The monastery met its greatest disaster in 1571 CE when it was systematically destroyed by Oda Nobunaga, the feudal warlord or daimyo. Nobunaga was concerned at the power of the monastery of Enryakuji and its large army of warrior monks who still descended from the mountain whenever they felt they were not receiving their share of state handouts. Nobunaga solved the problem by having his troops surround the slopes of Mt. Hiei and setting fire to the forest. Thousands were killed, including women and children, as they tried to escape the blaze and the sacred site was burnt to the ground. Fortunately for future generations, Enryakuji was restored to its former glory from 1595 CE onwards.
The Temple Complex
Enryakuji has three distinct precincts spread over several kilometres across the mountain’s wooded slopes: Yokawa, To-to (Eastern Pagoda), the area first settled by Saicho, and Sai-to (Western Pagoda). The most important building at the site is the Konponchudo which was built on the site of Saicho’s first hut on the mountain, now the Eastern Precinct. The present version is a reconstruction dating to 1642 CE. Inside is an altar and ever-burning flame, said to have been lit since the site’s foundation. The Daikodo or Great Lecture Hall has many portraits of Enryakuji’s famous alumni. Next to the Great Lecture Hall stands the Bell of Good Fortune suspended in its own roofed structure. Other buildings in the To-to precinct include the reconstructed Kaidan-in or Ordination Hall, which was built to replace an older building commemorating the recognition of the Tendai sect by the emperor in the 9th century CE, the Amida Hall which was rebuilt in 1937 CE and has a two-storey pagoda, and the Monju-ro Gate.
The Chu-do or Central Hall of the Yokawa precinct was built in the 9th century CE by the renowned monk and abbot of Enryakuji, Ennin, but later destroyed by a lightning strike. It was rebuilt in 1971 CE. The most important structure in the Western Precinct is the Shakado, which was moved from its original location at the Miidera temple in 1595 CE and originally built by Saicho’s disciple Encho. Between the Sai-to and To-to precincts, nestling in the forest is the tomb of Saicho and the Jodo-in or Worship Hall. As Tendai Buddhism recognises the existence of Shinto kami or spirits, there are several small Shinto shrines dotted around the complex, many dedicated to Oyamakui, the Shinto spirit of Mt. Hiei, and several torii or sacred gates.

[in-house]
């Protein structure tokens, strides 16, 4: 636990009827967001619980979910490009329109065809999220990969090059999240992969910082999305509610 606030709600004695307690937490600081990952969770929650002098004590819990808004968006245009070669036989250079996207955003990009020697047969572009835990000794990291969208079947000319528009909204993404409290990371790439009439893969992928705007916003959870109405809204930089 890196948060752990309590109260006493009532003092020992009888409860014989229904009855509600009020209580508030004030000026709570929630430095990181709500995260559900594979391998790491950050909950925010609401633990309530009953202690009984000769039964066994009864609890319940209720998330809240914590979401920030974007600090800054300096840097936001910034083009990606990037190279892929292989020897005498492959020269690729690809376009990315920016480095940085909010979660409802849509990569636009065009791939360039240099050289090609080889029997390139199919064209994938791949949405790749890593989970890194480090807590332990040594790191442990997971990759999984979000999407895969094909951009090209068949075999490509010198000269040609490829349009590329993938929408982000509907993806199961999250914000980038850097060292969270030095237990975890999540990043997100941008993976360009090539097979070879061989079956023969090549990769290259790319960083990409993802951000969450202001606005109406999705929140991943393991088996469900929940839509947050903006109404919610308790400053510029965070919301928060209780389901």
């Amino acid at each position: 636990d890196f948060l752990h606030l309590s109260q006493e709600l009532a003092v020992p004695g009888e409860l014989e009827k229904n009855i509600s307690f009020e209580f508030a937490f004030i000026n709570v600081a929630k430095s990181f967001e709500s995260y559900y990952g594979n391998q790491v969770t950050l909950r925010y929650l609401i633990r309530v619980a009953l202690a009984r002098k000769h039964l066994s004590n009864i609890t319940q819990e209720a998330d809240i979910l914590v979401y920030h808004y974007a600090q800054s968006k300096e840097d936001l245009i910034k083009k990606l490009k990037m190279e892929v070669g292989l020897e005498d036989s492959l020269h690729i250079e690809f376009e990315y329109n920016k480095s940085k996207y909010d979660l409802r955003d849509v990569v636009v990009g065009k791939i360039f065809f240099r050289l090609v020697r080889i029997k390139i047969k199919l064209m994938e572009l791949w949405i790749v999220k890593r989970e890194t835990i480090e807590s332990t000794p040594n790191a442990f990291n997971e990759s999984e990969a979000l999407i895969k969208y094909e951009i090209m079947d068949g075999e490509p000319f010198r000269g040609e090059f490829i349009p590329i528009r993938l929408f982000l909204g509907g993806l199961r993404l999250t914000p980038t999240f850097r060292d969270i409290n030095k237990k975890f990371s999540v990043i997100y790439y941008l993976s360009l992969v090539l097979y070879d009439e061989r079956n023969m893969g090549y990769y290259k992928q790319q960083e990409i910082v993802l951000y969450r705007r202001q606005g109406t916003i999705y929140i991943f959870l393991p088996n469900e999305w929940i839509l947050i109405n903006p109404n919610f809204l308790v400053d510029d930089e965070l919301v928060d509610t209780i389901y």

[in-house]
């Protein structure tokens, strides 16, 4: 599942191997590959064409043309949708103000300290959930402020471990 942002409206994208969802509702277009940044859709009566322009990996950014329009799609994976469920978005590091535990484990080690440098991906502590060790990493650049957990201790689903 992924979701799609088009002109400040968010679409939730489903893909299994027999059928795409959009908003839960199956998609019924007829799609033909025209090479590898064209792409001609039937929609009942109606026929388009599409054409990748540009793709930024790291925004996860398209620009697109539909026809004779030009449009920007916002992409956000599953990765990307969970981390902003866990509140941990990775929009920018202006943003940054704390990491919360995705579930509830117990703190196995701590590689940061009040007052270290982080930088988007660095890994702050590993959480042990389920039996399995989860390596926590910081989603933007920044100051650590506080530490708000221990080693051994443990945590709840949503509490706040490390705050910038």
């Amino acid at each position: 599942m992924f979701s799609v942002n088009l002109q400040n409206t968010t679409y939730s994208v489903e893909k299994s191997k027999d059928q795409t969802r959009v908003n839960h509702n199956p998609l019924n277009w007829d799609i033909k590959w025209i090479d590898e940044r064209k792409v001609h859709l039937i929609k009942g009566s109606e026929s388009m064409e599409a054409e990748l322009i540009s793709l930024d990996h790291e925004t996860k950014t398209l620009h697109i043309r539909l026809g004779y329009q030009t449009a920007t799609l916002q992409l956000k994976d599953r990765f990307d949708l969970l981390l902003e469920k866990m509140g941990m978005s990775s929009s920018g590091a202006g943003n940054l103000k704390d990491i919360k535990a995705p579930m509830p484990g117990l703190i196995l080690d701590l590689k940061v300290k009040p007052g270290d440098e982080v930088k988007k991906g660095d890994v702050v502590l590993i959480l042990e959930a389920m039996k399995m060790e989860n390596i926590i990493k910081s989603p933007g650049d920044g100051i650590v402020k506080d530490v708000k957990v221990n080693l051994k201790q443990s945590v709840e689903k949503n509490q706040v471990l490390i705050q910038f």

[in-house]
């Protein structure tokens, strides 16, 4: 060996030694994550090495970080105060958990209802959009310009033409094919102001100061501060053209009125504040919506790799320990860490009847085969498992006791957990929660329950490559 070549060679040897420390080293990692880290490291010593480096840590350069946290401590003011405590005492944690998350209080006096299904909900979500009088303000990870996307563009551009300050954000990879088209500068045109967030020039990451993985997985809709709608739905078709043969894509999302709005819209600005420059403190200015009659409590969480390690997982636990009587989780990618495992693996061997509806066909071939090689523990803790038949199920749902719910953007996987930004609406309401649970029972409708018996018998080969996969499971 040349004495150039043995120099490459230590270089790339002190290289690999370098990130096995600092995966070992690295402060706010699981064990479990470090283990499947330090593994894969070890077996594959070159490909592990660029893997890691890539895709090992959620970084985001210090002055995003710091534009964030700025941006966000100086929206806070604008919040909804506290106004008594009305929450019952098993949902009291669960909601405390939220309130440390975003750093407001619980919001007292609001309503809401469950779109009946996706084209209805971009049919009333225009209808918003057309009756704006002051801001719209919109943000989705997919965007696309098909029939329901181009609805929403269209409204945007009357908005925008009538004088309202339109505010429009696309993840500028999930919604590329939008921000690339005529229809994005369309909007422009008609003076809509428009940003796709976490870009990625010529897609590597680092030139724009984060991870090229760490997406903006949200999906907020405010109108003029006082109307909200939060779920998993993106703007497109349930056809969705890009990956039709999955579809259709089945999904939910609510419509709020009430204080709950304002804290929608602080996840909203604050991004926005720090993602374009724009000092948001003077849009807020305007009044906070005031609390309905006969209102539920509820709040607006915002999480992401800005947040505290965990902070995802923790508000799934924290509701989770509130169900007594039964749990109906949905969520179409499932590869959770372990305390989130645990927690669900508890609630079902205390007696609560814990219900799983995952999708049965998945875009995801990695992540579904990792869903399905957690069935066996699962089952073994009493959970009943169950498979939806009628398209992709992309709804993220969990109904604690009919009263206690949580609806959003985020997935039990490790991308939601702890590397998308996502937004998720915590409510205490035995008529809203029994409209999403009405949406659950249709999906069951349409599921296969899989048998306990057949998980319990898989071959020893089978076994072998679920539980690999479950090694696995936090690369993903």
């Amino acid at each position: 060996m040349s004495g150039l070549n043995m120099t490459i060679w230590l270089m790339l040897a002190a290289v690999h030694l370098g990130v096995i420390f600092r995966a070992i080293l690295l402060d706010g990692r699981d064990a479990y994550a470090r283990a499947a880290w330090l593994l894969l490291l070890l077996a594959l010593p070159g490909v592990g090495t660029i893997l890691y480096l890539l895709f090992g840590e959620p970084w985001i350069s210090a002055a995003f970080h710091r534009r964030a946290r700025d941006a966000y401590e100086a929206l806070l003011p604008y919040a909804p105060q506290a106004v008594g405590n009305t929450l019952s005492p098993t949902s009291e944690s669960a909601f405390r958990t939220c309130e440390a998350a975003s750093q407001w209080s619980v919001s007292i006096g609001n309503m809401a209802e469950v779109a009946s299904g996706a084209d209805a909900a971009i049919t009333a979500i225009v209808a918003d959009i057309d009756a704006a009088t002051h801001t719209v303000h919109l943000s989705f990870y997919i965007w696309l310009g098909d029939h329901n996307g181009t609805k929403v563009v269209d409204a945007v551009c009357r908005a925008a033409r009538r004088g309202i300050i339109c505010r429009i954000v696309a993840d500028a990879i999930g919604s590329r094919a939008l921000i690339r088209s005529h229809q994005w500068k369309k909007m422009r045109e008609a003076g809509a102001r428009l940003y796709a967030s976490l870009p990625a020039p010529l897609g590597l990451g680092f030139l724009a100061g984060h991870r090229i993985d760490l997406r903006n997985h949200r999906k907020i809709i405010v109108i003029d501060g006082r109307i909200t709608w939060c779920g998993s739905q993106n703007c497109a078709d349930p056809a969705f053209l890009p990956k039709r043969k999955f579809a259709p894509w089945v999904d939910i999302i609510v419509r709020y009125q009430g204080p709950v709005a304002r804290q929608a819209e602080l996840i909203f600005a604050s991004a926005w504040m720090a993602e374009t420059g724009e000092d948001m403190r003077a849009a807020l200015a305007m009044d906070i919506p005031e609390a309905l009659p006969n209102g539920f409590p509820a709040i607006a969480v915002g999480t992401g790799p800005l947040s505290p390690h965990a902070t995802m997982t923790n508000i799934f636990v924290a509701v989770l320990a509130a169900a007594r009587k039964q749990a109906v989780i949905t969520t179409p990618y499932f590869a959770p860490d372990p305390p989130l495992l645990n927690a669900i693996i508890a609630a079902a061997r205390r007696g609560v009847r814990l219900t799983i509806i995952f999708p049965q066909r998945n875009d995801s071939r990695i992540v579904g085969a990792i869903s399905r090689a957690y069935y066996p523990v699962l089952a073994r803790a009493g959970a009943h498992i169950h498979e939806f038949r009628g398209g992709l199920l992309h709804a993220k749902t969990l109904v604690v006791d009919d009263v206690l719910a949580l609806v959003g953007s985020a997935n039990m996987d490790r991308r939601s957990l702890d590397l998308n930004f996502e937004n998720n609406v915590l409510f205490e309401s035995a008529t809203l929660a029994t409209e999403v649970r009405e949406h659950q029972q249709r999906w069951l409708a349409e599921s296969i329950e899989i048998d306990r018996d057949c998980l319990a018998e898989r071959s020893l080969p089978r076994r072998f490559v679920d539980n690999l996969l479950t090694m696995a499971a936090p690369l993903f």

This article was made possible with generous support from the Great Britain Sasakawa Foundation.
About the Author
Our editorial team reviews every submission for accuracy, reliability and adherence to academic standards, while being easy to read with students and the general public in mind.
published by Tuttle Publishing (01 July 2014)Price: $26.64
published by Cambridge University Press (28 July 1999)Price: $88.00
- Ashkenazi, M., Handbook of Japanese Mythology (Oxford University Press, 2008).
- Beasley, W.G., The Japanese Experience A Short History of Japan (University of California, 1999).
- Cali, J., Shinto Shrines (Latitude 20, 2012).
- Dougill, J., Japan's World Heritage Sites (Tuttle Publishing, 2014).
- Ebrey, P.B., Pre-Modern East Asia (Wadsworth Publishing, 2013).
- Mason, R.H.P., A History of Japan (Tuttle Publishing, 1997).
- Sansom, G., A History of Japan to 1334 (Stanford University Press, 1958).
- Whitney Hall, J., The Cambridge History of Japan, Vol. 2 (Cambridge University Press, 1999).
Cite This Work
Cartwright, M. (2017, June 01). Enryakuji. Ancient History Encyclopedia. Retrieved from https://www.ancient.eu/Enryakuji/
Cartwright, Mark. "Enryakuji." Ancient History Encyclopedia. Last modified June 01, 2017. https://www.ancient.eu/Enryakuji/.
Cartwright, Mark. "Enryakuji." Ancient History Encyclopedia. Ancient History Encyclopedia, 01 Jun 2017. Web. 21 Jan 2018.